Lest you doubt how little control our children actually have, think of what their days are like. They have to sit still in classes they didn’t choose, taught by teachers randomly assigned to them; they have to stand in neat lines, eat on a schedule, and rely on the whims of their teachers for permission to go to the bathroom. And think of how we measure them: how they score on a random selection of facts.
It is frustrating and stressful to feel powerless, and many kids feel that way all the time. As grown-ups, we sometimes tell our kids that they’re in charge of their own lives, but then we proceed to micromanage their homework, their afterschool activities, and their friendships. Or perhaps we tell them that actually they’re not in charge—we are. Either way, we make them feel powerless, and by doing so, we undermine our relationship with them and jeopardize their future mental health.
There is another way. Over the last sixty years, study after study has found that a healthy sense of control goes hand in hand with virtually all the positive outcomes we want for our children. Perceived control—the confidence that we can direct the course of our life through our own efforts—is associated with better physical health, less use of drugs and alcohol, and greater longevity, as well as with lower stress, positive emotional well-being, greater internal motivation and ability to control one’s behavior, improved academic performance, and enhanced career success. Like exercise and sleep, it appears to be good for virtually everything, presumably because it represents a deep human need.
Our kids are “wired” for control, whether they’re growing up in the South Bronx or South Korea. Our role as adults is not to force them to follow the track we’ve laid out for them; it’s to help them develop the skills to find their own way—and to make independent course corrections when things don’t go as planned.
Hitting the Sweet Spot:
A Better Understanding of Stress
Let us make one thing clear: we don’t think it’s possible to protect kids from all stressful experiences, nor would we want to. In fact, when kids are constantly shielded from circumstances that make them anxious, it tends to make their anxiety worse. We want them to learn how to deal successfully with stressful situations—to have a high stress tolerance. That’s how they develop resilience. If a child feels like he’s in control in a stressful situation, then in later situations when he might actually not be in control, his brain will be equipped to handle that stress better. He is, in effect, immunized.
Bill cried every day for the first week of first grade because he didn’t know any of his classmates. His teacher was quietly supportive, and when other kids would whisper, “Mrs. Rowe, he’s crying,” Bill would hear her say, “He’s going to be fine. He’ll like it here, don’t worry.” He did, in fact, figure out how to manage the stress of an unfamiliar situation and the coping skills he learned appear to have generalized, as he never cried again in an unfamiliar environment. (So far, anyway.) The teacher was right to let him work it out, instead of swooping in and giving him the sense he couldn’t handle it on his own.
The National Scientific Council on the Developing Child has identified three kinds of stress:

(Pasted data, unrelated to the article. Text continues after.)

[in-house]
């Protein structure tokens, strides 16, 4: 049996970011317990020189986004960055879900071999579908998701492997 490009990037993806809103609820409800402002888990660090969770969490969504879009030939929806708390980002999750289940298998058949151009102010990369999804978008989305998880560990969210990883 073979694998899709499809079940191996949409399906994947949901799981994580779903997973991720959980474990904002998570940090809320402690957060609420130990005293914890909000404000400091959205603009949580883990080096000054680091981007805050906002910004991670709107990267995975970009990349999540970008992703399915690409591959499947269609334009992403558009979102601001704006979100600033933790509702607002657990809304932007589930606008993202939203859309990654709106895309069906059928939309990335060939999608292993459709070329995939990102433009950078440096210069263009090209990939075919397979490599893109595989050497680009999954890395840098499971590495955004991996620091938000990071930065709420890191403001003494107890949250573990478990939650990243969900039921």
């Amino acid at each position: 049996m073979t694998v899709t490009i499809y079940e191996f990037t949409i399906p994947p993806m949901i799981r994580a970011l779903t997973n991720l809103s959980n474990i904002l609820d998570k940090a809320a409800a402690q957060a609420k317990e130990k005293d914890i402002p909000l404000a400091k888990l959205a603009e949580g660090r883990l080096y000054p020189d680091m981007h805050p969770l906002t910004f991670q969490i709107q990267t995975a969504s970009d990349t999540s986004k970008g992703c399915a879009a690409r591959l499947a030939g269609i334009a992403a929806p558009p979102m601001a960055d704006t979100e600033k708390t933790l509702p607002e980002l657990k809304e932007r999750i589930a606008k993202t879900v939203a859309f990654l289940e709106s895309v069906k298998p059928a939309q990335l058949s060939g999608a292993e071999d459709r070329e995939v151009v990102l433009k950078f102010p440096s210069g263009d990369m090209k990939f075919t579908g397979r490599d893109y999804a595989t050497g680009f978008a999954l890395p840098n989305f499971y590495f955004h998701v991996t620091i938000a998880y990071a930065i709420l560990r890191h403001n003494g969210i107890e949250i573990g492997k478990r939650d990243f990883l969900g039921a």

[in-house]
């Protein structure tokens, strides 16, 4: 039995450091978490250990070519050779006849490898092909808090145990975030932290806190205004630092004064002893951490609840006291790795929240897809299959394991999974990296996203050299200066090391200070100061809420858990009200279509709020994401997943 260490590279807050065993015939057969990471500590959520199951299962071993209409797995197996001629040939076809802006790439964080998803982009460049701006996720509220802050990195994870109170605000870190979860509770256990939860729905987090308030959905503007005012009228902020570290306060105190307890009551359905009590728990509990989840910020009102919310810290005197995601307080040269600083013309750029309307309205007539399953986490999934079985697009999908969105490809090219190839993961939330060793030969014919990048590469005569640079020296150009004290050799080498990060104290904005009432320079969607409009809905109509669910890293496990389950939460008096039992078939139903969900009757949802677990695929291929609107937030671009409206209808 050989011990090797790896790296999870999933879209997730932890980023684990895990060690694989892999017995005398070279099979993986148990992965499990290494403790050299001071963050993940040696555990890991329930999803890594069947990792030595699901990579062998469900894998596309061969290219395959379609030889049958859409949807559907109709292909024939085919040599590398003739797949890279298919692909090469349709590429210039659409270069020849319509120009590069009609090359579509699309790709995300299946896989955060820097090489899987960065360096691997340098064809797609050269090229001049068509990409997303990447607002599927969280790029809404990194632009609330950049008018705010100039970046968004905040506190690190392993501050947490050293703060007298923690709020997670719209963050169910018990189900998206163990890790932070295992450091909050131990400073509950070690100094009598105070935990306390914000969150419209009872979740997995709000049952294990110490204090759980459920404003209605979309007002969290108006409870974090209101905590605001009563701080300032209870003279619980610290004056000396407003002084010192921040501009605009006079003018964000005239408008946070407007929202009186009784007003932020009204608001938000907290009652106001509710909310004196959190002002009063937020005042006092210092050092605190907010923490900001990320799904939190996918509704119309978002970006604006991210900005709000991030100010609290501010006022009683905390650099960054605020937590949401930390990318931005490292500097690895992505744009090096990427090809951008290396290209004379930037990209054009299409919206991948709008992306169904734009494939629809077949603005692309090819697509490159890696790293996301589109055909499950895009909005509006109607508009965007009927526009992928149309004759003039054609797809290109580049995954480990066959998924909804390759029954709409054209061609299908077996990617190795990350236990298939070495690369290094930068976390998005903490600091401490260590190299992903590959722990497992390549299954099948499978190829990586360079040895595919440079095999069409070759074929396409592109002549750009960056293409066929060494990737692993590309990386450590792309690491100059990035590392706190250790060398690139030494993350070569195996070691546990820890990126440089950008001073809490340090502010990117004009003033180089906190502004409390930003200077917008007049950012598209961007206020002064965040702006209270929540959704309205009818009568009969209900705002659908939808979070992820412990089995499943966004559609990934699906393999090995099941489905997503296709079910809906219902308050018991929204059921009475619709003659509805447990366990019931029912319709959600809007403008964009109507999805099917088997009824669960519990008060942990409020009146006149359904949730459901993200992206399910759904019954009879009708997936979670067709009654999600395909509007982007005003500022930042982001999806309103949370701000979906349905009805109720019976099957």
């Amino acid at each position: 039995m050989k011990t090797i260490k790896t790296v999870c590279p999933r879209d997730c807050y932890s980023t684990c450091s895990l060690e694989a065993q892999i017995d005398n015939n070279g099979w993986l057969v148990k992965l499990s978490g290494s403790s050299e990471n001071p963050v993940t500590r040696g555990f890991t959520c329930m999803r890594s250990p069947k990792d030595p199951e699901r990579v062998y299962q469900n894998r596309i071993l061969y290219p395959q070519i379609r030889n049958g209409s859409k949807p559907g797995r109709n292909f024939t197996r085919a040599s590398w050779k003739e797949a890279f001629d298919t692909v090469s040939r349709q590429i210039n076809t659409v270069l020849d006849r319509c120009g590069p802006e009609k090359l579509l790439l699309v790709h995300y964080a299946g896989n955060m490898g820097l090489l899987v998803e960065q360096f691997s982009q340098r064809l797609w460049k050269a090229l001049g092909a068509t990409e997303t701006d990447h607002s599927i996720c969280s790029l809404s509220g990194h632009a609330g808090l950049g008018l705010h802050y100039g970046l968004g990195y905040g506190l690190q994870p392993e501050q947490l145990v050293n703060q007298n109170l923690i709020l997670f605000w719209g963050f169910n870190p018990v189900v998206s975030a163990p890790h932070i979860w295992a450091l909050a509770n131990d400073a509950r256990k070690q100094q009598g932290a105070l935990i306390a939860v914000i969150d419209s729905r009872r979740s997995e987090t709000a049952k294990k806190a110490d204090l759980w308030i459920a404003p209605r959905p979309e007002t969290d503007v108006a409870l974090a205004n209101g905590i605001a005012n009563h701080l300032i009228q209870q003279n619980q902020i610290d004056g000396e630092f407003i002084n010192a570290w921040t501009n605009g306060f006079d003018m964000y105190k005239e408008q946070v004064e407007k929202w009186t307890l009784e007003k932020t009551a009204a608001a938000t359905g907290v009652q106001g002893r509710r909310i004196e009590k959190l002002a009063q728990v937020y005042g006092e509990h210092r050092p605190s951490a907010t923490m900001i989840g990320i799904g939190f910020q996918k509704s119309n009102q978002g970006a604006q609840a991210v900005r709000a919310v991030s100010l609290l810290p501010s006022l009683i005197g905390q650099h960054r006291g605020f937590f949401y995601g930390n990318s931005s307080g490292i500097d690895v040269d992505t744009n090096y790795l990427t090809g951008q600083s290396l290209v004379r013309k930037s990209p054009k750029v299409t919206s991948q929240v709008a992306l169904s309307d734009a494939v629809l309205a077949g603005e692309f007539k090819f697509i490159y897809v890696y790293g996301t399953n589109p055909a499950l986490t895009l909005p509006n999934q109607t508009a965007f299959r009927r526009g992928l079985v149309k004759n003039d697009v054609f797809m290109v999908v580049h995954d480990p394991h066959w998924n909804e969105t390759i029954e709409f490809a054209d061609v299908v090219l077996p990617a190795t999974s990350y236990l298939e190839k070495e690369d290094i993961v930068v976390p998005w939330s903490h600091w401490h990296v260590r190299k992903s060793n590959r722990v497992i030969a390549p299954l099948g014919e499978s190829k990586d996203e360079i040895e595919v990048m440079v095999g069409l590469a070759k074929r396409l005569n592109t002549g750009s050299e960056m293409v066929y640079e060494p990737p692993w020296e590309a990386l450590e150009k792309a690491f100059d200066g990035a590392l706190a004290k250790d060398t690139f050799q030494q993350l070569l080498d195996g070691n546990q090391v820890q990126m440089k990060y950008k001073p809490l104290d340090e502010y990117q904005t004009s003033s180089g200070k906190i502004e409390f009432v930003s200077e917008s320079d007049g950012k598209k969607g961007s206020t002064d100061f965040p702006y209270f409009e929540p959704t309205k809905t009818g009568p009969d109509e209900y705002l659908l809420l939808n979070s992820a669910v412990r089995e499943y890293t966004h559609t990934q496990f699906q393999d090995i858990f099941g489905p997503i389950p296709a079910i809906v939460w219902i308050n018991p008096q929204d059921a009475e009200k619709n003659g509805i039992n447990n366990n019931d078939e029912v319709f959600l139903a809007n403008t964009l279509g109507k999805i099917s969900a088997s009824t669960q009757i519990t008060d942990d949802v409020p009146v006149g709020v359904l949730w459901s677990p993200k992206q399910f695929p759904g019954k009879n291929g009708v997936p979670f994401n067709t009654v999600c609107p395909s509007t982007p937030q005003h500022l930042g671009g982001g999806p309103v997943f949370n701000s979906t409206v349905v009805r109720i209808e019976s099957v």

Positive stress motivates children (and adults) to grow, take risks, and perform at a high level.
Tolerable stress,which occurs for relatively brief periods (like dealing with an instance of bullying), can also build resilience. Critically, there must be supportive adults present, and kids must have time to cope and recover.
Toxic stress is defined as frequent or prolonged activation of the stress system in the absence of support. It is either severe (such as witnessing an assault) or recurs day in and day out, in which case it is chronic. Supportive adults—who minimize exposure to things that a child isn’t developmentally ready to handle— aren’t readily available. There seems to be no reprieve, no cavalry coming, no end in sight. This is the space many kids live in today whether they are obviously at-risk students or seemingly high-functioning kids.
So how do you capitalize on positive or tolerable stress while avoiding the bad kind? It is simple in theory, but tricky in execution: kids need a supportive adult around, they need time to recover from the stressful event, and they need to have a sense of control over their lives.
From THE SELF-DRIVEN CHILD: The Science and Sense of Giving Your Child More Control Over Their Lives by William Stixrud, Ph.D., and Ned Johnson, to be published on February 13, 2018 by Viking, an imprint of Penguin Publishing Group, a division of Penguin Random House, LLC. Copyright © 2018 by William Stixrud and Ned Johnson.
Educators and administrators must build new supports for faculty and student success in a world where the classroom might become virtual in the blink of an eye.
- If you or someone you know is attending school remotely, you are more than likely learning through emergency remote instruction, which is not the same as online learning, write Rich DeMillo and Steve Harmon.
- Education institutions must properly define and understand the difference between a course that is designed from inception to be taught in an online format and a course that has been rapidly converted to be offered to remote students.
- In a future involving more online instruction than any of us ever imagined, it will be crucial to meticulously design factors like learner navigation, interactive recordings, feedback loops, exams and office hours in order to maximize learning potential within the virtual environment.
A leading British space scientist thinks there is life under the ice sheets of Europa.